Reuse of Stormwater in Arid or Humid Climates: It’s All the Same, Right? Not Really
Thursday March 21, 2019
3:30 to 4:00 pm
Stormwater harvesting and use/reuse is fast emerging as a go-to management technique. All over North America, we are rediscovering the age-old value of catching rainwater for later use.
This is a more integrated paradigm for water, rather than the unsustainable “waste product” approach that prevails. The silos in between water sectors, such as supply, wastewater, stormwater, are beginning to crack, but having the right tools to analyze and implement integrated systems is still missing for those silos to fully crumble.
Work on re-writing the MN Stormwater Manual on stormwater harvest and use (aka reuse), plus collaborations with other reuse leaders, such as California, has illustrated different aspects of making reuse systems operational.
Along with issues like water quality standards, the need for appropriate design tools and calculators is still evolving. Design tools were evaluated and recommendations provided as part of the MN Manual update. Experience with various tools has demonstrated that a water budget-based model is needed to for planning, design, and regulatory verification.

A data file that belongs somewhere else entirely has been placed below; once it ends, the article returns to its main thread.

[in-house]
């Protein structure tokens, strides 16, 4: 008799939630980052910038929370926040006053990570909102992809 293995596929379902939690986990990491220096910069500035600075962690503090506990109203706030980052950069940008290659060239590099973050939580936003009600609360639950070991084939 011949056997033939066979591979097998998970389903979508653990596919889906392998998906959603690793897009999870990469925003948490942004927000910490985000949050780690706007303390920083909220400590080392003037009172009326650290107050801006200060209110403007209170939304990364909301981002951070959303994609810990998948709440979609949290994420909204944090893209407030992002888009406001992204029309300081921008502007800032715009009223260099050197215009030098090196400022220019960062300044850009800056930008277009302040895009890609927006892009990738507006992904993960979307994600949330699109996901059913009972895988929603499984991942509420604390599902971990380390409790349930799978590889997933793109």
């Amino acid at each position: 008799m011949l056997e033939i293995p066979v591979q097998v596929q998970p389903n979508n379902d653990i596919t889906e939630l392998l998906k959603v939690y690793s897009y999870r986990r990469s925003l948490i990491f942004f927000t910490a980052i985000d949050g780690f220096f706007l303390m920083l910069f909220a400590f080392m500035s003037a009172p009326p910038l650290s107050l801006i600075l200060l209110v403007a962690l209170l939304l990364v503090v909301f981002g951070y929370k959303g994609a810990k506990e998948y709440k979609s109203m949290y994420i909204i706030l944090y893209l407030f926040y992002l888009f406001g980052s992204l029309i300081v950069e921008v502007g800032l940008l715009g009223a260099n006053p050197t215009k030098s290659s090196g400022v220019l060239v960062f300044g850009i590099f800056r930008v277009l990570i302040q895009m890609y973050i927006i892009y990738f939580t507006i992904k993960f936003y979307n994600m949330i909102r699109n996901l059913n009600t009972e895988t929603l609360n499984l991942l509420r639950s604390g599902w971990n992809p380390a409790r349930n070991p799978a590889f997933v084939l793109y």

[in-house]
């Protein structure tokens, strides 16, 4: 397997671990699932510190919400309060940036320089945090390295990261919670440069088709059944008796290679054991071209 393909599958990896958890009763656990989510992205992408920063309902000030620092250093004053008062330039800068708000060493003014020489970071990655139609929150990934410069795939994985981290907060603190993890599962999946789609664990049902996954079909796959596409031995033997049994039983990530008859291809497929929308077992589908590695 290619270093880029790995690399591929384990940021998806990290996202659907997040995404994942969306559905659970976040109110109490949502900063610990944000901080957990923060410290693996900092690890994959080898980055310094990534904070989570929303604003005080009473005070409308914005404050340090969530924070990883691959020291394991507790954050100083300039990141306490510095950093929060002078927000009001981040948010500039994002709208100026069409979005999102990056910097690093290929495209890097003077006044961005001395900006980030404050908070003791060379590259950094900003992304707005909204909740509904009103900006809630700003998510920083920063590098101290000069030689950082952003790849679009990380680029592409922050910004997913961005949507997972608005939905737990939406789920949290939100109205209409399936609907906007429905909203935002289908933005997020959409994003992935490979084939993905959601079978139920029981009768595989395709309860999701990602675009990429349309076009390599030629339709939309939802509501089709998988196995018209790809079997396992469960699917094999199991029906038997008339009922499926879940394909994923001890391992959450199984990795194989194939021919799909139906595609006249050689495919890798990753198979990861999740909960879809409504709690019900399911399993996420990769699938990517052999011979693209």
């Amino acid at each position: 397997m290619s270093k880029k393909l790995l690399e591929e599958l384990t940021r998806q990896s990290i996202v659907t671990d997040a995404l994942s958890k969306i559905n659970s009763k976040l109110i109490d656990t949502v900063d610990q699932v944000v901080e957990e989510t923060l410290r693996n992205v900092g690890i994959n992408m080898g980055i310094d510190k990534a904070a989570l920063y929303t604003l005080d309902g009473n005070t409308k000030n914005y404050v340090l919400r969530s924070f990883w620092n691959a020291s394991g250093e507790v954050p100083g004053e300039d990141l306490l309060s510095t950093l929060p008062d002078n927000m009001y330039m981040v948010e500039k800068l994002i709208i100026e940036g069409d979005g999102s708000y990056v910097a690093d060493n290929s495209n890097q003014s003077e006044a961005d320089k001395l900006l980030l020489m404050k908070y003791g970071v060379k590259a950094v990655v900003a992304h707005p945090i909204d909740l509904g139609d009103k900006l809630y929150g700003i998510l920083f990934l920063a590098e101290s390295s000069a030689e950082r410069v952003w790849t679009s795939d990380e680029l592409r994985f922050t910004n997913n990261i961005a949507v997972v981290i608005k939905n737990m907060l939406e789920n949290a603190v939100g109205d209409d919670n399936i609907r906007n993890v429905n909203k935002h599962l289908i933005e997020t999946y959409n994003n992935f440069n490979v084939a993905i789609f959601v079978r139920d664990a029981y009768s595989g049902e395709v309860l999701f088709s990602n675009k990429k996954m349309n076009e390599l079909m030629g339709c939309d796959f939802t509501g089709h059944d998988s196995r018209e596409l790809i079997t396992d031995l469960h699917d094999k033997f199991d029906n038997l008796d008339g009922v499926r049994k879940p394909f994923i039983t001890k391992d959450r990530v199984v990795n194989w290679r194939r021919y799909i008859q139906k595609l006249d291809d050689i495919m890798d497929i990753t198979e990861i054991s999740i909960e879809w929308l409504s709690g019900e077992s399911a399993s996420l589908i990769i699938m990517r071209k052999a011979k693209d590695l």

Examples of stormwater reuse projects in different settings and using different tools will illustrate the benefits and potential pitfalls of applying tools in the wrong setting. In more water-rich areas, where stormwater volume control is a driving goal, models developed for the arid southwest, that emphasize hoarding the water, are not necessarily cross-compatible.
1. Learn the drivers why stormwater harvest and use is a fast growing management technique.
2. Understand that various reuse tools exist and their different objectives.
3. Understand how to apply the correct reuse model-tool to the situation.
ABOUT THE PRESENTER
Brett Emmons has 25 years of experience in integrated water resources management. His career includes stormwater work at multiple scales. He co-founded Emmons & Olivier Resources (EOR) and leads new initiatives in several regions areas of the Midwest and Canada.
He holds a Master’s degree in Civil and Environmental Engineering from the University of Wisconsin and an Undergraduate Degree in Forest Ecology from the University of Illinois.